Original Research Article
Opioid Use 12 Months Following Interdisciplinary Pain Rehabilitation with Weaning
- Conflict of Interest/Disclosure Information: Dr. Kelly Huffman received the American Pain Society Young Investigator Travel Award which supported travel to present abstracted findings at the 31st Annual Scientific Meeting of American Pain Society. Dr. Giries Sweis, Ms. Allison Gase, Dr. Judith Scheman, and Dr. Edward Covington have no disclosures or conflict of interest.
To examine the frequency of and factors predicting opioid resumption among patients with chronic non-cancer pain (CNCP) and therapeutic opioid addiction (TOA) treated in an interdisciplinary chronic pain rehabilitation program (CPRP) incorporating opioid weaning.
Longitudinal retrospective treatment outcome study. Only those with addiction were counseled to avoid opioids for non-acute pain.
Large academic medical center.
One hundred twenty patients, 32.5% with TOA. Participants were predominately married (77.5%), females (66.7%). Mean age was 49.5 (±13.7). 29.2% had lifetime histories of non-opioid substance use disorders.
TOA was diagnosed using consensus definitions developed by American Academy of Pain Medicine, American Pain Society and American Society of Addiction Medicine to supplement Diagnostic and Statistical Manual of Mental Disorders, 4th edition, text revision (DSM-IV-TR) criteria. Non-opioid substance use disorders were diagnosed using DSM-IV-TR. Data, including pain severity, depression and anxiety, were collected at admission, discharge and 12 months. Opioid use during treatment was based on medical records and use at 12 months was based on self-report.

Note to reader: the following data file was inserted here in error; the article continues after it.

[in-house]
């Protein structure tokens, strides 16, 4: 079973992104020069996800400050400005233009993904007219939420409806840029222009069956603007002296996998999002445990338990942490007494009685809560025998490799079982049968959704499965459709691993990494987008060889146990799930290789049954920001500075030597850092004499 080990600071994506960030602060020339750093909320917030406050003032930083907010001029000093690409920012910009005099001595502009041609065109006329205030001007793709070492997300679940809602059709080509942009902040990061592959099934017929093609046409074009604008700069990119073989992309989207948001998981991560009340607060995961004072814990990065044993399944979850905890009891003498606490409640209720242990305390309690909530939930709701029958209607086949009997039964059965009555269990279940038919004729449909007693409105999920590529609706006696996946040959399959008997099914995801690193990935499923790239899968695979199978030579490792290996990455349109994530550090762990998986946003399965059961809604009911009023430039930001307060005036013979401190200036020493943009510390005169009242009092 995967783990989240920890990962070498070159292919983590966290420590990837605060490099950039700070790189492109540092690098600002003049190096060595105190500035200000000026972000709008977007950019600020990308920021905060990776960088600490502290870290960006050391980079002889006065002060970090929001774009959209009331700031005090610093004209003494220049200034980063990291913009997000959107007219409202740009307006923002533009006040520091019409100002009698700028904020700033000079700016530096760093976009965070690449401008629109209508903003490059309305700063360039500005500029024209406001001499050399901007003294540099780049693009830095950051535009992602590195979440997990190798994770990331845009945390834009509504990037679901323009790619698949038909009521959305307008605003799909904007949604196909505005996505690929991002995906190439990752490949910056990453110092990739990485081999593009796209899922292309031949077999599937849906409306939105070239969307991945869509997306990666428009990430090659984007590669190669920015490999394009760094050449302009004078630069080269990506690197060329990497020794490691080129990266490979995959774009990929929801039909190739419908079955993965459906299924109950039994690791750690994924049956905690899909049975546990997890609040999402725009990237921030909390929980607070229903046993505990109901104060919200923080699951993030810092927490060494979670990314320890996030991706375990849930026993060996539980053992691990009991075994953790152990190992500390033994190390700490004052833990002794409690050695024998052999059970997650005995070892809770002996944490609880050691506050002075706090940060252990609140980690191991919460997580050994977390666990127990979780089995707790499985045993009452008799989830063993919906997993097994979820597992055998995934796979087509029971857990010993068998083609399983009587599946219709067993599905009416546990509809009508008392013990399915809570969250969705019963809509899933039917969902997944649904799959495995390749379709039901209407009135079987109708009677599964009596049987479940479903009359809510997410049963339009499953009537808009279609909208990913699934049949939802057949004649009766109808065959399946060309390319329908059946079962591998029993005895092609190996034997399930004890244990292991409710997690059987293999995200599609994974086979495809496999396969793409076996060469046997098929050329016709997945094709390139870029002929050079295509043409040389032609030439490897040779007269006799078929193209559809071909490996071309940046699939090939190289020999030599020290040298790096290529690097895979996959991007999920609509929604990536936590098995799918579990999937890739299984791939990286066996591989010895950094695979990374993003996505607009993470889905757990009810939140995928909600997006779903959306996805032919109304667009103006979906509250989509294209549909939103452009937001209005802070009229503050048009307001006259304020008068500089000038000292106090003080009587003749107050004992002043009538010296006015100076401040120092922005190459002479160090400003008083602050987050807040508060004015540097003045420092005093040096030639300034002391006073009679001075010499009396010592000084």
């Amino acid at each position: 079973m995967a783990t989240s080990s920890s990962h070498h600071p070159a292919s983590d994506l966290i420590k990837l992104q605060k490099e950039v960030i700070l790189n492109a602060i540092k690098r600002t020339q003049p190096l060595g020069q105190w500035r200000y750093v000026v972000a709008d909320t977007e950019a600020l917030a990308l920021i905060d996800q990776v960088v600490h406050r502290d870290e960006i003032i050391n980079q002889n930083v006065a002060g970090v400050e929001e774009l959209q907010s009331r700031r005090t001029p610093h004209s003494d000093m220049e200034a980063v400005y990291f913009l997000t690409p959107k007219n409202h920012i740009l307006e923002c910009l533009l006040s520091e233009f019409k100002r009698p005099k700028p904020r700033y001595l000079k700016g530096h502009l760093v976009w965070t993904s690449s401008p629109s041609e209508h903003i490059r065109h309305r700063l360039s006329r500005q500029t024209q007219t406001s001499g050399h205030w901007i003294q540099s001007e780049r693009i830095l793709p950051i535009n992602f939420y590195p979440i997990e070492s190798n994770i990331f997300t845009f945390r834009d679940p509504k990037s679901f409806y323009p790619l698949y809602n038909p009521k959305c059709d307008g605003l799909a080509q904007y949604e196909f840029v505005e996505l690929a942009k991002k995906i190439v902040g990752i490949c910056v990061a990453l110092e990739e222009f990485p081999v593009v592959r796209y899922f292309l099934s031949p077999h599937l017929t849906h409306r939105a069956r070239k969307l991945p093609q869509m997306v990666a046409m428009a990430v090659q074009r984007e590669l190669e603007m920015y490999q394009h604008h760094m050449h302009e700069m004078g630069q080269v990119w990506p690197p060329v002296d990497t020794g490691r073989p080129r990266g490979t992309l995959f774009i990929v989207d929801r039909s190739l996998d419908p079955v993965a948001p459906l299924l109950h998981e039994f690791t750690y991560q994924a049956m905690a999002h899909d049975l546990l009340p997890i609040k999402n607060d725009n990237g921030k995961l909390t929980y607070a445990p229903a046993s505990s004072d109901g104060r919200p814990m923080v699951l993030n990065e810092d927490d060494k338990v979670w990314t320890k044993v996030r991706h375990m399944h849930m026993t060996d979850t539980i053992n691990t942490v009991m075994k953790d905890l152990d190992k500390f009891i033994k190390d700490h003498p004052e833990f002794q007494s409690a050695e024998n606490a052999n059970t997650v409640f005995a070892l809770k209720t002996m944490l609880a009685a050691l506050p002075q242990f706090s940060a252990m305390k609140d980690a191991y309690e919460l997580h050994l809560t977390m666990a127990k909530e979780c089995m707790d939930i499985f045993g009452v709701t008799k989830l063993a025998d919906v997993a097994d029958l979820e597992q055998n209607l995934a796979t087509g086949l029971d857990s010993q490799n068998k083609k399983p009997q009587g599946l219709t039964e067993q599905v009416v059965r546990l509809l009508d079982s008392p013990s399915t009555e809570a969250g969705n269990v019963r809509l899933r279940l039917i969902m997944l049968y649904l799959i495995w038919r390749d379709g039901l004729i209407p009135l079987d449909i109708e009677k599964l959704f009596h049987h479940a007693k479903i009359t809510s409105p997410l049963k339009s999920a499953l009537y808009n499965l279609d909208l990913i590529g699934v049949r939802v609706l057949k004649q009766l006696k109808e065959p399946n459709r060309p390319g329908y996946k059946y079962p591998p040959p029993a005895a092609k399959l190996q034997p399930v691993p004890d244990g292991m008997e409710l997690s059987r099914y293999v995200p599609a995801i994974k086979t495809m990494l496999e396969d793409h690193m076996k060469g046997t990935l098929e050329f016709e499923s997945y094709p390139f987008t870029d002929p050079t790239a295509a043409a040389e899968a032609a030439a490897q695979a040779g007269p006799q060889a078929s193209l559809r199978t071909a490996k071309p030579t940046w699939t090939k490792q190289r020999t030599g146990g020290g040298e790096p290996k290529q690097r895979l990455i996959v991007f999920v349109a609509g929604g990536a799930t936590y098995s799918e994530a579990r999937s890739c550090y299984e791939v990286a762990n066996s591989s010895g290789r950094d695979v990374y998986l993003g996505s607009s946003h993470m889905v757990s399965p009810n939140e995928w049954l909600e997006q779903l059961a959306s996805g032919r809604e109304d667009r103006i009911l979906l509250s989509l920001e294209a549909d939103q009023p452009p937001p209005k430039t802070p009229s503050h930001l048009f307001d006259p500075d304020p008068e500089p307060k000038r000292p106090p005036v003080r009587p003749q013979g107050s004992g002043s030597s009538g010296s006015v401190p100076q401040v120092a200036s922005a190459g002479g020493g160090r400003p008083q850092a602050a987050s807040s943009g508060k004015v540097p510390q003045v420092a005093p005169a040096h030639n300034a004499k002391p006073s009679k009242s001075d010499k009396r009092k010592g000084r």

Only 22.5% reported resuming use at 12 months. Neither patients with TOA nor patients with non-opioid substance use disorders were more likely to resume use than those without substance use disorders. Only posttreatment depression increased the probability of resumption.
CNCP and co-occurring TOA can be successfully treated within a CPRP. Patients report low rates of resumption regardless of addiction status. This is in marked contrast to reported outcomes of non-medically induced opioid addictions. Prolonged abstinence may depend upon the successful treatment of depression.